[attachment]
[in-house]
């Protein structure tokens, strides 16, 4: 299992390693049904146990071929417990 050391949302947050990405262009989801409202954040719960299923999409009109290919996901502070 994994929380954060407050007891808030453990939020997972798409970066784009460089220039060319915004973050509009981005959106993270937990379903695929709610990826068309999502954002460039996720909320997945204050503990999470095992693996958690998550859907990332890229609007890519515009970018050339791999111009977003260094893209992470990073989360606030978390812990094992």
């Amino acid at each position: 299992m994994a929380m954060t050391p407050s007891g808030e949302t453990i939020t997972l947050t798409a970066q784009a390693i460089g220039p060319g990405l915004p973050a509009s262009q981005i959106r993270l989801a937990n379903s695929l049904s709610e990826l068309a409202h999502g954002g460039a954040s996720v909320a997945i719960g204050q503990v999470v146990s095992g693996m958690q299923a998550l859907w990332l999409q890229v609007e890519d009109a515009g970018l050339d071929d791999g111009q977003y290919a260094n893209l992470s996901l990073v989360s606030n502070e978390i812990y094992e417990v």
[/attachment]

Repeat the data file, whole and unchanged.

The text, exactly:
[in-house]
């Protein structure tokens, strides 16, 4: 299992390693049904146990071929417990 050391949302947050990405262009989801409202954040719960299923999409009109290919996901502070 994994929380954060407050007891808030453990939020997972798409970066784009460089220039060319915004973050509009981005959106993270937990379903695929709610990826068309999502954002460039996720909320997945204050503990999470095992693996958690998550859907990332890229609007890519515009970018050339791999111009977003260094893209992470990073989360606030978390812990094992």
């Amino acid at each position: 299992m994994a929380m954060t050391p407050s007891g808030e949302t453990i939020t997972l947050t798409a970066q784009a390693i460089g220039p060319g990405l915004p973050a509009s262009q981005i959106r993270l989801a937990n379903s695929l049904s709610e990826l068309a409202h999502g954002g460039a954040s996720v909320a997945i719960g204050q503990v999470v146990s095992g693996m958690q299923a998550l859907w990332l999409q890229v609007e890519d009109a515009g970018l050339d071929d791999g111009q977003y290919a260094n893209l992470s996901l990073v989360s606030n502070e978390i812990y094992e417990v």